Guide to Pump Noise Control & Fan Noise Control

How to design a Pump Noise Control solution?

Controlling noise levels in the industry is a constant concern to protect employees and create as safe a working environment as possible. Industrial pumps have a noise level of about 110 dB (A) but to comply with noise regulations at work, it is required to reduce it to 75 dB (A) at a distance of one meter.

There are usually a number of elements that collectively make up an effective pump noise control solution. Vibration isolation mounts help control transmitted structural noise from the high-powered motor and resonance through the enclosure. A custom acoustic structure is designed for the pump specified in terms of volume and noise output, using acoustic wall panels and ceilings to form a modular enclosure. Soundproof doors and windows to provide access for maintenance and monitoring purposes. More access can be added for repair or replacement with large removable panels and access hatches, without compromising the acoustic integrity of the structure. All internal surfaces must be absorbent to control any echo build-up, which in turn prevents the chance of the source noise level increasing resulting in a higher than expected external noise level.

Ventilation and safety systems are an essential part of the pump system and must be effectively integrated into the design of the acoustic enclosure. The aeration system is vital to the effective operating performance of the pump – it provides airflow through the enclosure to cool the pump assembly, maintaining optimum operating temperature through duct silencers and suction fans. Integrated safety systems include mission and emergency lighting and fire suppression systems – again with detailed integration into the acoustic enclosure and back into the mast control panel.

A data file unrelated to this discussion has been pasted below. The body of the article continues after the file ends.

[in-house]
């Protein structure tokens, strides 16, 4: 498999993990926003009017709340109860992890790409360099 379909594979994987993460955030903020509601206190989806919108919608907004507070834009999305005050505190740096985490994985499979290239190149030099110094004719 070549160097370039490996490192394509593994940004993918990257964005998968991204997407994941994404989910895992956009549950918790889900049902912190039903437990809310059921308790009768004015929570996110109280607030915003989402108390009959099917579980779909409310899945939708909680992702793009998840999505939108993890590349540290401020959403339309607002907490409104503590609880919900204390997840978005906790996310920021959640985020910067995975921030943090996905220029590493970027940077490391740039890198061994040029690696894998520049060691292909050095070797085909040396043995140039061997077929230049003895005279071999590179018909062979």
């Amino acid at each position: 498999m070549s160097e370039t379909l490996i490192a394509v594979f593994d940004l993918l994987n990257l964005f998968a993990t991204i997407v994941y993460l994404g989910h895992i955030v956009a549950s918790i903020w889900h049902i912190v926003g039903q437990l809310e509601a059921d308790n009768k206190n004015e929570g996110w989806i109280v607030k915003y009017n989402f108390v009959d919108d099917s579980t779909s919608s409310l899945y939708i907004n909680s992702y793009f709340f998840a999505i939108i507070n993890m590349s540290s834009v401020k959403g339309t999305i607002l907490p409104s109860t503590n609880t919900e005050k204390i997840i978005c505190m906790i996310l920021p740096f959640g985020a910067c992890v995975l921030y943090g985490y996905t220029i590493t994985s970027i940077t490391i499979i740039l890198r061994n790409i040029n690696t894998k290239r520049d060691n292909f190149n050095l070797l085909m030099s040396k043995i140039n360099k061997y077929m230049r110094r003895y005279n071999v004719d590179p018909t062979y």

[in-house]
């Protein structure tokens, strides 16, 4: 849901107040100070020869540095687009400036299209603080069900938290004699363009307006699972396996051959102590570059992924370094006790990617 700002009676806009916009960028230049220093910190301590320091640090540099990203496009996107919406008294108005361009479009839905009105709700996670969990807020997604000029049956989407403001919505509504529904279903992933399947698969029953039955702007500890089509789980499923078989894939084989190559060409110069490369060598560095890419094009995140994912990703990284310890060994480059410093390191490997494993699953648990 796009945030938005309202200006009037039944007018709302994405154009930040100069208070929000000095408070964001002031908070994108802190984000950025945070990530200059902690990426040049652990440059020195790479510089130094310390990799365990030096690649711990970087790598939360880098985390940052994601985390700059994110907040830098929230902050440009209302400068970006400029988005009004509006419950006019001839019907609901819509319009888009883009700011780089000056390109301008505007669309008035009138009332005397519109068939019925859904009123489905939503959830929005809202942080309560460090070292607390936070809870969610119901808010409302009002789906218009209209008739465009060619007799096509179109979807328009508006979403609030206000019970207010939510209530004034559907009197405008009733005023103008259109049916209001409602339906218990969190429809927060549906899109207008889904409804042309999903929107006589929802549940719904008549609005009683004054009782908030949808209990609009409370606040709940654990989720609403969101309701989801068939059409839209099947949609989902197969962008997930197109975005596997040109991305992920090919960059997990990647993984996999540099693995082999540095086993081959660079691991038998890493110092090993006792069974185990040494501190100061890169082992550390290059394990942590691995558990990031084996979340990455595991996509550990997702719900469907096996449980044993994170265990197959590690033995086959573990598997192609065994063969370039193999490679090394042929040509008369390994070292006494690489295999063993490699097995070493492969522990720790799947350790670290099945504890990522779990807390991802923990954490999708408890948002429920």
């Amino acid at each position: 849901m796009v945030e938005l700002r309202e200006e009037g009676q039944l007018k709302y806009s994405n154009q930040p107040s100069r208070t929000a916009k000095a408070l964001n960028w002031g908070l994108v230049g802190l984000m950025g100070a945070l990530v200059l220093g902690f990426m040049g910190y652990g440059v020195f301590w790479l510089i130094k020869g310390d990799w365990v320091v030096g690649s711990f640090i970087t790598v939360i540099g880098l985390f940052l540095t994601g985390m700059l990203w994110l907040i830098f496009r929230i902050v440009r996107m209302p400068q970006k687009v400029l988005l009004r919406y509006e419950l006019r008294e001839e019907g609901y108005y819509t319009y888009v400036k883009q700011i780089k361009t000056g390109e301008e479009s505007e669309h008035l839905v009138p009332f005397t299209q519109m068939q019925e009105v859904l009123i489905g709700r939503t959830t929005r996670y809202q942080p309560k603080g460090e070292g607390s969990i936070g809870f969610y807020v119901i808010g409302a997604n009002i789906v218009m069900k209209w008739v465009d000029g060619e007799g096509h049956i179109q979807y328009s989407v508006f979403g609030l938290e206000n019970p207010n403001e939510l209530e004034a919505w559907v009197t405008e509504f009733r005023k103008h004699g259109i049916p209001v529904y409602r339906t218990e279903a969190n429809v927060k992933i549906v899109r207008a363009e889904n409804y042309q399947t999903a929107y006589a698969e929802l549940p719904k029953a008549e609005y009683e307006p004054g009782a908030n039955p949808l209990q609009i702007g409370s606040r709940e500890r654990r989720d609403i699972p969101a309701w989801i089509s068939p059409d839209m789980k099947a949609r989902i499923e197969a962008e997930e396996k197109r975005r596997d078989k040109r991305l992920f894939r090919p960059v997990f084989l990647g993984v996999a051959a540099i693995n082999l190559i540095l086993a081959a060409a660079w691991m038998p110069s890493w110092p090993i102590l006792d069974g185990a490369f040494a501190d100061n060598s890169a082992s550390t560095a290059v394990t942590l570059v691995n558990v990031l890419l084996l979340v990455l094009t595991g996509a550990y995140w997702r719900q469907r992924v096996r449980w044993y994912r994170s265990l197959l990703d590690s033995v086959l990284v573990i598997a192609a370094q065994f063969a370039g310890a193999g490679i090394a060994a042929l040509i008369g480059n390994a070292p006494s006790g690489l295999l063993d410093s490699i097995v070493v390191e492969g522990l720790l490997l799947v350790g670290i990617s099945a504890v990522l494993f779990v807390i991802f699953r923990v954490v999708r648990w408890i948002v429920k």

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 The complete case must be tested and certified according to BS EN ISO 11546-2:2009 to ensure that the pump assembly is operating; it will reach 75 decibels (A) at a distance of 1 meter as indicated. There are a number of factors to consider when attaching a pump noise source that has both operational performance and safety implications – all of this need to work in synergy, requiring in-depth engineering knowledge and acoustic knowledge to ensure a high-quality level of performance.

Hodgson Acoustics has extensive experience in noise control enclosures for all types of noise source equipment including pumps, compressors, fans, generators and other heavy machinery.

Top 07 ways to reduce Fan Noise Control

Excess noise can be distracting and in some cases harmful to health. Working in a noisy environment is not fun, and taking steps to reduce exposure to unwanted sounds is good for workplace productivity and safety.

  • Damping to reduce vibration

Typically used in applications such as chutes, hoppers, plates and tanks, damping typically uses two methods to reduce noise: layer damping, in which a layer of bituminous damping material is affixed to the surface, and layer damping, which is more rugged and involves laminate construction.